no it does not use synchronnized block –  Aman Deep Gautam Jun 7 '12 at 3:14
    
How many threads did you use? Show the code that launches the threads. –  Jim Garrison Jun 7 '12 at 3:18
    
added the code that creates thread. –  Aman Deep Gautam Jun 7 '12 at 3:26
    
added the profiling information –  Aman Deep Gautam Jun 7 '12 at 16:28

3 Answers 3

Can anyone please tell where I have missed

One possibility is that the cost of creating threads is swamping any possible performance gains from doing the computations in parallel. We can't really tell if this is a real possibility because you haven't included the relevant code in the question.

Another possibility is that you only have one processor / core available. Threads only run when there is a processor to run them. So your expectation of a linear speed with the number of threads and only possibly achieved (in theory) if is a free processor for each thread.

Finally, there could be memory contention due to the threads all attempting to access a shared array. If you had proper synchronization, that would potentially add further contention. (Note: I haven't tried to understand the algorithm to figure out if contention is likely in your example.)


My initial advice would be to profile your code, and see if that offers any insights.

And take a look at the way you are measuring performance to make sure that you aren't just seeing some benchmarking artefact; e.g. JVM warmup effects.

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That process looks CPU bound. (no I/O, database calls, network calls, etc.) I can think of two explanations:

  1. How many CPUs does your machine have? How many is Java allowed to use? - if the threads are competing for the same CPU, you've added coordination work and placed more demand on the same resource.
  2. How long does the whole method take to run? For very short times, the additional work in context switching threads could overpower the actual work. The way to deal with this is to make a longer job. Also, run it a lot of times in a loop not counting the first few iterations (like a warm up, they aren't representative.)
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I have 2 cores. Do you need to explicitly instruct jvm to use 2 cores?? The whole method took 6112 ms with threads and 5334 without multi-threading –  Aman Deep Gautam Jun 7 '12 at 3:27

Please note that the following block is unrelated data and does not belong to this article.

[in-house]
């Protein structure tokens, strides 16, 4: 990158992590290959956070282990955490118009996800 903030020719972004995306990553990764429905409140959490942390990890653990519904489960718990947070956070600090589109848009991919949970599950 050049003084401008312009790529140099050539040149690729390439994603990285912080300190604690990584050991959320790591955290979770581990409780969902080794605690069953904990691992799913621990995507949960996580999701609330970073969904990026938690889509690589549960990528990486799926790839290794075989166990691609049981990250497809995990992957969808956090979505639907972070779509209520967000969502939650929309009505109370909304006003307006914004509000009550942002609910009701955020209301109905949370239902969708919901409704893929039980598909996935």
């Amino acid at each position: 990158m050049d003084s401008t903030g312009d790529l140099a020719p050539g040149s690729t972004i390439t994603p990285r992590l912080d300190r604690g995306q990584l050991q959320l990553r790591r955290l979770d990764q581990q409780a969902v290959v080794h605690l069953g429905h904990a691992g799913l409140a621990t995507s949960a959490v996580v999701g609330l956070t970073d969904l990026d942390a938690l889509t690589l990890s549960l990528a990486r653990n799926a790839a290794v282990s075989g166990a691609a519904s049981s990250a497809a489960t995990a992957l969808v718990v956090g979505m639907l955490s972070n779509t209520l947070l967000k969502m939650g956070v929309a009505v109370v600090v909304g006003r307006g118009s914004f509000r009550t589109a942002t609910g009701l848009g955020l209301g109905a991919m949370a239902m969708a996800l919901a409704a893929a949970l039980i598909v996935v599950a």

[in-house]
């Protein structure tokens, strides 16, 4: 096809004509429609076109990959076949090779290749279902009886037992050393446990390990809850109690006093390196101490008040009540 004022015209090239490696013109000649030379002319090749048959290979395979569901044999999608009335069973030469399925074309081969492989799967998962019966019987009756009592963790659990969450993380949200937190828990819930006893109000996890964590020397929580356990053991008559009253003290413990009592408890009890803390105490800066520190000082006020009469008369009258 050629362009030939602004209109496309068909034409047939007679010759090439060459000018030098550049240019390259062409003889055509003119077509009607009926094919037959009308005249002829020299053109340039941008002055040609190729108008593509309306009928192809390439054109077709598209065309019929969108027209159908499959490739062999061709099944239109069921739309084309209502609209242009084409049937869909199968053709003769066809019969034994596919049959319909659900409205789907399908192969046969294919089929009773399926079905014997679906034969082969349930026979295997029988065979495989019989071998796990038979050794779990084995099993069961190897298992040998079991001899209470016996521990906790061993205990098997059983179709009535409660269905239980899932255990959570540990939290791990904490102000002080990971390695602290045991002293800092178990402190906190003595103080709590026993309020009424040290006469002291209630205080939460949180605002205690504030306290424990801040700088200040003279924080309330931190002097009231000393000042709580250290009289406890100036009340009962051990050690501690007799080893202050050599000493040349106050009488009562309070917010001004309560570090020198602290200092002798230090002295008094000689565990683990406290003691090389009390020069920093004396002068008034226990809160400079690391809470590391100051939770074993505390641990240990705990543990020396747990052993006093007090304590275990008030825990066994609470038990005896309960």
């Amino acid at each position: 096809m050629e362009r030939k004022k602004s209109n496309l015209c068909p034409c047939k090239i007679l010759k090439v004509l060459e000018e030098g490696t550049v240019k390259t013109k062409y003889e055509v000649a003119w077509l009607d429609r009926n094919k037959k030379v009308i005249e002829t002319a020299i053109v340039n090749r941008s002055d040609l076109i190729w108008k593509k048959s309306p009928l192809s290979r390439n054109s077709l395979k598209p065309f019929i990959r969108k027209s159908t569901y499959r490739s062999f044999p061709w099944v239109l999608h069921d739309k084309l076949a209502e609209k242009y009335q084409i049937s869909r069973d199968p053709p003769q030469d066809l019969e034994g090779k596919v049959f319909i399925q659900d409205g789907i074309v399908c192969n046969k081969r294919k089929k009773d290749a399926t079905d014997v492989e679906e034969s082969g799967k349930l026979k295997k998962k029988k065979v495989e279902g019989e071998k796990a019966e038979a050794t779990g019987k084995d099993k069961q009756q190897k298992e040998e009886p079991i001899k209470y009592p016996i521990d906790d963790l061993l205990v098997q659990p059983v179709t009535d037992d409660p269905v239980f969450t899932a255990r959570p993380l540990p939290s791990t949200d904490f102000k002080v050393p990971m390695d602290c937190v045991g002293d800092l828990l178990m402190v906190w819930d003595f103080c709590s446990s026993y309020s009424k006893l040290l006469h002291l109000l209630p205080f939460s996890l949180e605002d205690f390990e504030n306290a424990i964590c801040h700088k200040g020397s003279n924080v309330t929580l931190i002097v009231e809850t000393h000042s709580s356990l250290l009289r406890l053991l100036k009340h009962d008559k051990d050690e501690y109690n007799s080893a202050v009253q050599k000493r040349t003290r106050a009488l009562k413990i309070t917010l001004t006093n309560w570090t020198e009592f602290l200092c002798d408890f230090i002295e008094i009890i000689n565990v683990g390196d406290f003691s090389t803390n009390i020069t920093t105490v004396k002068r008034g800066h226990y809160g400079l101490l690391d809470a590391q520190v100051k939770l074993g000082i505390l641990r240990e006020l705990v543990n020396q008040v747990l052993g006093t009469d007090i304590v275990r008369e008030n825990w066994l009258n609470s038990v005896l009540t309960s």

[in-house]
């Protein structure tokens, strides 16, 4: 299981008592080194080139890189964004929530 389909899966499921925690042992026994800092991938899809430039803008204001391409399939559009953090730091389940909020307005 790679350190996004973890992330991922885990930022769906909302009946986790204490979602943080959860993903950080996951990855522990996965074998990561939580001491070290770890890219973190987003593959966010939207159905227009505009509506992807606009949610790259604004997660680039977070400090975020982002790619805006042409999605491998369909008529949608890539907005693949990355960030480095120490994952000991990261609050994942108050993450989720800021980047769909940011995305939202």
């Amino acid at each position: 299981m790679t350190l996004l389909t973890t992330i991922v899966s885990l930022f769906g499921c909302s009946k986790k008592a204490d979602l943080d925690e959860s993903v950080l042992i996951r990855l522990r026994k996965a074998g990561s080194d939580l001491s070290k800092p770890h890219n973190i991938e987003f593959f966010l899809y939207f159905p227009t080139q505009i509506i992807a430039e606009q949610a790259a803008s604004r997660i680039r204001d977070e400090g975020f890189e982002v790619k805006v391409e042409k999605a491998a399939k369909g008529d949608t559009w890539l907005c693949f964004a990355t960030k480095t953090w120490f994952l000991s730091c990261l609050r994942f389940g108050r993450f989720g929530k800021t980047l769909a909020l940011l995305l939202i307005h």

No. It should use both cores by default. –  Jeanne Boyarsky Jun 7 '12 at 22:49
    
Can you please check the profiling which I have done.It clearly shows that no two threads ran in parallel at any time and that is why the performance decreased. Please give some reason for this I am totally confused with this behaviour –  Aman Deep Gautam Jun 8 '12 at 16:20
    
Observations: No threading at all goes on for the first two thirds of your programs execution time. For the last third, both cores are being used. You aren't going to see all 5 going simultaneously since you only have two cores. Which means they have to swap out (which isn't making things faster.) But doing back to the bulk of the time - the first twenty seconds. What is happening there that takes so long? Add some timing statements or the like to see which method call is taking all that time. –  Jeanne Boyarsky Jun 9 '12 at 14:05

Several possibilities come to mind:

  • There is some synchronization going on inside bloomFilterInstance's implementation (which is not given).
  • There is a lot of memory allocation going on, e.g., what appears to be an unnecessary copy of an ArrayList when chkDataSet is created, use of new Integer instead of Integer.valueOf. You may be running into overhead costs for memory allocation.
  • You may be CPU-bound (if bloomFilterInstance#contains is expensive) and threads are simply blocking for CPU instead of executing.

A profiler may help reveal the actual problem.